30 December 2015

Completed Aussie Author Challenge 2015

I successfully completed the Aussie Author Challenge 2015 hosted by Booklover Book Reviews and had to read and review 12 titles written by Australian authors; (at least 4 female and 4 male authors; at least 4 new authors; at least 6 fiction, 2 non-fiction and a minimum of 3 titles published in 2013 or 2014).

I actually read 18 books for the challenge, in the following order:

1.  Wild Wood | Posie Graeme-Evans

2.  Looking for Alibrandi | Melina Marchetta
3.  The Embroiderer | Kathryn Gauci
4.  A Time To Run | J.M. Peace
5.  Six Degrees | Honey Brown
6.  The Anchoress | Robyn Cadwallader
7.  The Aitch Factor - Adventures in Australian English | Susan Butler
8.  The Beast's Garden | Kate Forsyth
9.  Sweet Wattle Creek | Kaye Dobbie
10. Swimming To The Moon | Robert Drewe
11. The Patterson Girls | Rachael Johns
12. The Lake House | Kate Morton
13. The Olmec Obituary | L.J.M Owen
14. The Sting - The Undercover Operation That Caught Daniel Morcombe's Killer | Kate Kyriacou
15. The Messenger | Markus Zusak
16. Musings from the Inner Duck | Michael Leunig
17. All That Is Lost Between Us | Sara Foster (reviewing in January 2016)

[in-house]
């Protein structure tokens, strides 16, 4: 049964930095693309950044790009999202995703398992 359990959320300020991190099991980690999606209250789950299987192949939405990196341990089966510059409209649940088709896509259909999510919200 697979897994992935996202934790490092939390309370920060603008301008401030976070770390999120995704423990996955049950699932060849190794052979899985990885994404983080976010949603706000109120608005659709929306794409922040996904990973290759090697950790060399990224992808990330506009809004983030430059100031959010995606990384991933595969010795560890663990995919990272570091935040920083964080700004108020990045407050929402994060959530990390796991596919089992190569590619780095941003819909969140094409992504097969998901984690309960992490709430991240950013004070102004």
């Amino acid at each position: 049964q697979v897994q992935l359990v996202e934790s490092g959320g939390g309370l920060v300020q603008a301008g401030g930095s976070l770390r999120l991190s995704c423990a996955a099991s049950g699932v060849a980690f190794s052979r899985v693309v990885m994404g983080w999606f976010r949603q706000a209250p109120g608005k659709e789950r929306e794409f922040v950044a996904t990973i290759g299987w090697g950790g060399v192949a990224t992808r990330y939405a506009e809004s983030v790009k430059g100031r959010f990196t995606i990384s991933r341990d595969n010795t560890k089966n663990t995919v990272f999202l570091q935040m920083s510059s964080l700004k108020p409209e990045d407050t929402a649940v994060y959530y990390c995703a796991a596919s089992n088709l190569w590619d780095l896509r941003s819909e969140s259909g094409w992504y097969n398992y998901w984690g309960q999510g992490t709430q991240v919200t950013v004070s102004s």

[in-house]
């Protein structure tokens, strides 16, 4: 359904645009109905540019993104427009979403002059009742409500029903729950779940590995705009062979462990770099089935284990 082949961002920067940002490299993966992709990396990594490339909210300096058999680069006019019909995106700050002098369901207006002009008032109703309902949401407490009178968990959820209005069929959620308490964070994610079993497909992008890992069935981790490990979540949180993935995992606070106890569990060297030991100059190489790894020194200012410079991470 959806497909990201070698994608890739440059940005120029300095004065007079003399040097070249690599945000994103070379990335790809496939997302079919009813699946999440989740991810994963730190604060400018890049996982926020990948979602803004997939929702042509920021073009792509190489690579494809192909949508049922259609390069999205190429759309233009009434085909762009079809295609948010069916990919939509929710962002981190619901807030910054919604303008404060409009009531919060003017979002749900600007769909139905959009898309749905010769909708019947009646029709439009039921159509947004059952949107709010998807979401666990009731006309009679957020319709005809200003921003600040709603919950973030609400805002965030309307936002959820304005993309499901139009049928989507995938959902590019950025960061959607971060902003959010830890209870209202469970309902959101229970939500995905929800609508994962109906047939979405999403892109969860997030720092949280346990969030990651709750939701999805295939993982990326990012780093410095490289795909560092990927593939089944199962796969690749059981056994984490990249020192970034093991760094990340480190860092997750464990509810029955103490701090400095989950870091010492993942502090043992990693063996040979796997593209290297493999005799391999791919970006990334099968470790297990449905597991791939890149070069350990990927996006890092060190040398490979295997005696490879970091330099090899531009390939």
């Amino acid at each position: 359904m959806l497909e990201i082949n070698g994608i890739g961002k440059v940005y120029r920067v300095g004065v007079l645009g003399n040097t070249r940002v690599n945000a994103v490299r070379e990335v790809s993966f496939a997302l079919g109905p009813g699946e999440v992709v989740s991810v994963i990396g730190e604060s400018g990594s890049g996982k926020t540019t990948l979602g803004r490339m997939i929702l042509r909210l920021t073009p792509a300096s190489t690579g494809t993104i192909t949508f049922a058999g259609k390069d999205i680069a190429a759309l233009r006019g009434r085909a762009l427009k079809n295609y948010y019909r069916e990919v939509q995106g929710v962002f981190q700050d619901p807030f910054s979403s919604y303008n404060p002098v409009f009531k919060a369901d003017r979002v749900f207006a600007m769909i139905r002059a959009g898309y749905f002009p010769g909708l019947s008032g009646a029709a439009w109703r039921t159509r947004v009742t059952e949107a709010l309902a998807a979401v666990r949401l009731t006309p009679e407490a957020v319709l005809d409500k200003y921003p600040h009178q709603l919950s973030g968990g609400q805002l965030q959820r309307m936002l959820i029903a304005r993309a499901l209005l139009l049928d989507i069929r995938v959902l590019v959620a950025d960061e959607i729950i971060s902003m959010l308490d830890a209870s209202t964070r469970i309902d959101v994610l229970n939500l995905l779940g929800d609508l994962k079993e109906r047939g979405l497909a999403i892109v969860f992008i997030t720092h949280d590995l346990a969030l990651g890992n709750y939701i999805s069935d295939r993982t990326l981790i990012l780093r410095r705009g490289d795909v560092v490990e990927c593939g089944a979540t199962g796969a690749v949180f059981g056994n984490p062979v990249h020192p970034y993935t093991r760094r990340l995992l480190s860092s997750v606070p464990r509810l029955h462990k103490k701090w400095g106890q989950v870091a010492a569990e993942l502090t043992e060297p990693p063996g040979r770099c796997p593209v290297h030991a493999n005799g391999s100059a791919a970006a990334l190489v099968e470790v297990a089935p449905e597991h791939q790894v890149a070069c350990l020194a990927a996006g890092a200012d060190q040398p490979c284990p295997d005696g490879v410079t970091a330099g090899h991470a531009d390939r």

18. Australia's Most Murderous Prison: Behind the Walls of Goulburn Jail | James Phelps

What Aussie books did you discover or enjoy this year? Click here if you want to join in next year.

Carpe Librum!

Top 5 Favourite Books of 2015

It's the end of another reading year, and I thought I'd share my Top 5 Favourite Books of 2015 with you. Here they are, listed in the order I read them.

1. Stoner by John Williams
Read in July this year, I flagged it then as possibly my favourite book of the year, and I wasn't far wrong.

Stoner is a deeply honest portrait of an average man, living an average and sometimes depressing life, but it's told with such care and beauty that I was completely swept away.

The final paragraph still makes my chest ache with sadness six months later and I'll always cherish this book. Interestingly I haven't recommended though, perhaps because it won't be a book for everyone.

2. The Taming of the Queen by Philippa Gregory
Read in August (courtesy of Simon & Schuster) The Taming of the Queen is about the life of Kateryn Parr, the sixth and final Queen of King Henry VIII.